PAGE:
Categorized | Arts

Tags : ,

Celebrities Funnier Than They Thought: Autobiographies are ripe material

Posted on 08 October 2008

Let’s face it. America, on the whole, appears to be a celebrity obsessed culture. From the success of TV shows and bio-pics to tell all books, evidence would indicate that when it comes to getting an inside peak at the lives of the rich and famous, some people just can’t get enough.

The inside lives of celebrities has also proven to be very fertile ground for a successful stage show that will come to the Bay Street Theatre this Saturday and Sunday evening from New York City for two performances.

“Celebrity Autobiography: In their Own Words” is the brainchild of Eugene Pack and the premise behind the show is a simple one — well-known performers read from autobiographies written by a range of celebrities such as Britney Spears, Elizabeth Taylor, Starr Jones, Dolly Parton, Diana Ross, David Cassidy or Vanna White.

“Celebrity Autobiography” was born in the late 1990s in Los Angeles when Pack had an opportunity to bring a show to a comedy space for one night. He had always found it funny to sit around with friends reading from autobiographies by stars. What if those words were shared with the general public?

“I thought, ‘What if you read it out loud to an audience?’” he says. “I invited friends who were performers and said grab something you find funny and let’s see if it works.”

Work it did. The show, which started out as what Pack calls “the best kept secret in Los Angeles” began to grow. Audiences kept coming and bigger name performers signed on to read. Soon, it became an evening of celebrities reading from the work of other celebrities. Then came the Bravo TV special followed by an East Coast version of “Celebrity Autobiography,” which can be seen weekly at the Triad Theater (?158 West 72nd Street in New York.)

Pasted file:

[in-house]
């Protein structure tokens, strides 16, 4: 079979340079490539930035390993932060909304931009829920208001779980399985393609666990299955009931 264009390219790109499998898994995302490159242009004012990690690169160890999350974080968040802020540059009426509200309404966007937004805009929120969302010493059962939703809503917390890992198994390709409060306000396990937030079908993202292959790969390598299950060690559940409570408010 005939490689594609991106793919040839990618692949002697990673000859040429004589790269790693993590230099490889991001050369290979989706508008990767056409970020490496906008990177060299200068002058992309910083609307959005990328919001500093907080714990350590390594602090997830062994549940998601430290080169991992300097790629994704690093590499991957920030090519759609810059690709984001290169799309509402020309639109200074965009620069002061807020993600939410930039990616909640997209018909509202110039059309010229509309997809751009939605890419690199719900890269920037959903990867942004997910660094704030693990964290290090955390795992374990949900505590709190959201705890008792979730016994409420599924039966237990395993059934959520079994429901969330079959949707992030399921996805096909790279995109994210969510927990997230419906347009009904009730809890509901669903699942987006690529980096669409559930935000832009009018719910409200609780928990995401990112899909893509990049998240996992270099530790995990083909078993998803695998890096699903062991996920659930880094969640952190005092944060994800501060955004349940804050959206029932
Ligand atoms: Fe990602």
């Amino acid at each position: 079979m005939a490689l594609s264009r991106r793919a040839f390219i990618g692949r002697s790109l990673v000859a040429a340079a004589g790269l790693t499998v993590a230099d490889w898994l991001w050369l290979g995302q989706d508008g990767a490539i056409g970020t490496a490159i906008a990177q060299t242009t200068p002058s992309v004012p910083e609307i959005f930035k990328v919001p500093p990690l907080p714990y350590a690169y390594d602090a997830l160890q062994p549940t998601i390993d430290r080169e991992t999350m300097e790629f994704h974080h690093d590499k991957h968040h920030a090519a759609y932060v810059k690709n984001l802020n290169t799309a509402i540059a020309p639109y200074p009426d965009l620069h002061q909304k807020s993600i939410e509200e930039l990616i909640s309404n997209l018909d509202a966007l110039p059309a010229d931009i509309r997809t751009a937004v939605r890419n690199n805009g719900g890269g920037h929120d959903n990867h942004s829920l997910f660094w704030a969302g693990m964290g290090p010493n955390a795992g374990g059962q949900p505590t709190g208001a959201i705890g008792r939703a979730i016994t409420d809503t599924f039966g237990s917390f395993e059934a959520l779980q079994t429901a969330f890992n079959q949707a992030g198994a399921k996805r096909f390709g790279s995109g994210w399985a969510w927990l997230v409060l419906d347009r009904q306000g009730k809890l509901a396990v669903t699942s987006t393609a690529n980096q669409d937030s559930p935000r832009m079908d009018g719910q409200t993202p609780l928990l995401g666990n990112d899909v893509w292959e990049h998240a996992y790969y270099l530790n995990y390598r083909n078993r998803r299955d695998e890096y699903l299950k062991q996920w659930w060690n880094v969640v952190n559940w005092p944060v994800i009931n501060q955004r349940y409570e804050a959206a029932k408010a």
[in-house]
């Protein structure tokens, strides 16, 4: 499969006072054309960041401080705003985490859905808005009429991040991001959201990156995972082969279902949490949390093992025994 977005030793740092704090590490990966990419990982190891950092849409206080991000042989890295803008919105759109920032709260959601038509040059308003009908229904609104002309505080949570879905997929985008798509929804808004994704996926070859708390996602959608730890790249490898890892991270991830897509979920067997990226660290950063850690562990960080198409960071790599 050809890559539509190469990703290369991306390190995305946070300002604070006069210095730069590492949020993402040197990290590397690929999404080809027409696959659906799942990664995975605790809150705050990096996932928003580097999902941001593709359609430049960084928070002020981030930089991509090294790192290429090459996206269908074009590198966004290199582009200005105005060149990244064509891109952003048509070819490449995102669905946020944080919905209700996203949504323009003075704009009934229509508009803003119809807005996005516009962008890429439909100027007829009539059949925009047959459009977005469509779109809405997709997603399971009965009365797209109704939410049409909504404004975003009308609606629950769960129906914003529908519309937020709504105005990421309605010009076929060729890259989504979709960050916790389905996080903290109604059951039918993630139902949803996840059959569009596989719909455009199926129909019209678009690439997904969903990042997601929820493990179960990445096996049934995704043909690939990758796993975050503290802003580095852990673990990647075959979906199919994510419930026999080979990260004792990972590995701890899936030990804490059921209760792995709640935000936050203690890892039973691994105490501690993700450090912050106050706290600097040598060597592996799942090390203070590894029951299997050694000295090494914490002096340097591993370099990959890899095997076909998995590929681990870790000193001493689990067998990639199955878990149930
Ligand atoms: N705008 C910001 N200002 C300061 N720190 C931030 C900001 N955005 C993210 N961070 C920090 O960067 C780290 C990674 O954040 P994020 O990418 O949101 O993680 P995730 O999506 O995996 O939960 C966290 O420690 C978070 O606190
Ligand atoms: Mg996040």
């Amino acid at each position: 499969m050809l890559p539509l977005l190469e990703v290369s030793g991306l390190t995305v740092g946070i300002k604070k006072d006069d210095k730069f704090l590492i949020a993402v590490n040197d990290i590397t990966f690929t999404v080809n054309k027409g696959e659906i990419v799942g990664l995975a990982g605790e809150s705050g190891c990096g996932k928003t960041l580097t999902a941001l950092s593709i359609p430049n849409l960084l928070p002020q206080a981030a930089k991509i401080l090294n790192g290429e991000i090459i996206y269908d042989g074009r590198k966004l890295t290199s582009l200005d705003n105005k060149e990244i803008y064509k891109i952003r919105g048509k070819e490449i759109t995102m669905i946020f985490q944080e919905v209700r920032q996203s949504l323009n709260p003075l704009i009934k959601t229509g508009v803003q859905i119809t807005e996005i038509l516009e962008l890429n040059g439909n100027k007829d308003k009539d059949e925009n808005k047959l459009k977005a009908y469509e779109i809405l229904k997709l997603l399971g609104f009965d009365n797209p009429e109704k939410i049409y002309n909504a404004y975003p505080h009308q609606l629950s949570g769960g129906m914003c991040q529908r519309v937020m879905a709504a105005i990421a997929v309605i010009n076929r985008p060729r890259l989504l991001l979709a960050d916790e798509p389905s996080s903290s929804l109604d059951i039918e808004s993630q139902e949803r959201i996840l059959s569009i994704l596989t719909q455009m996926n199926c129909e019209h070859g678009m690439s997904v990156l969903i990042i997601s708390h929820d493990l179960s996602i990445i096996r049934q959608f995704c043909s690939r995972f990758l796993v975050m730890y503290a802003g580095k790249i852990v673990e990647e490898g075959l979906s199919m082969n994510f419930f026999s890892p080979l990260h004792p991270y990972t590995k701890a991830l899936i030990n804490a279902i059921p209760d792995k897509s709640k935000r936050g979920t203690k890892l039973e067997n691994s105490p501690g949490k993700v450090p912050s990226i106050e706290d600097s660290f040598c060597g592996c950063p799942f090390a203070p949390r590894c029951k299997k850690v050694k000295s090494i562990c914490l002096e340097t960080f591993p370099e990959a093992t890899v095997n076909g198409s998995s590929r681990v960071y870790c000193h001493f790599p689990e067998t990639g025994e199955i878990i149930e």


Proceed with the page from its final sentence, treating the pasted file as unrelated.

When it comes to autobiographies, the sky, it seems, is the limit. Pack has found no shortage of material written by celebrities ready and willing to put their thoughts on paper and lives on the line in tell-all fashion. Everyone who’s anyone, it seems, has written a book (or several) about themselves.

“I’m always looking for fun material for people to perform. That’s really the inspiration behind this,” explains Pack. “It’s found material as monologues — and if it’s funny, it’s unintentional humor. The goal is not to make fun of the writer, if we’re making fun of anything, it’s the art form of the memoir. Anyone, if they’re at all famous, has a book. We take these dramatic moments and build around it.”

 “If you look at any memoir or biography, sometimes you can’t believe someone would write this or confess this or put this in a book,” notes Pack. “They’ll take something like how they get ready in the morning — and write this.”

On stage, the performers have a good time with the material as well, and several of those who appear in “Celebrity Autobiography” in the city will travel to Sag Harbor for one or both of the performances at Bay Street this weekend. Among them are Bob Balaban, Joy Behar, Rachel Dratch, Michael Urie, Claudia Shear and Kristin Wiig.

The beauty of the “Celebrity Autobiography” format is that a show doesn’t require a lot of preparation time and commitment, so performers are able to jump in and out of productions as their schedules allow. At the Triad Theater, for example, shows are every Monday — and for good reason — that’s the night Broadway is dark and more performers are available.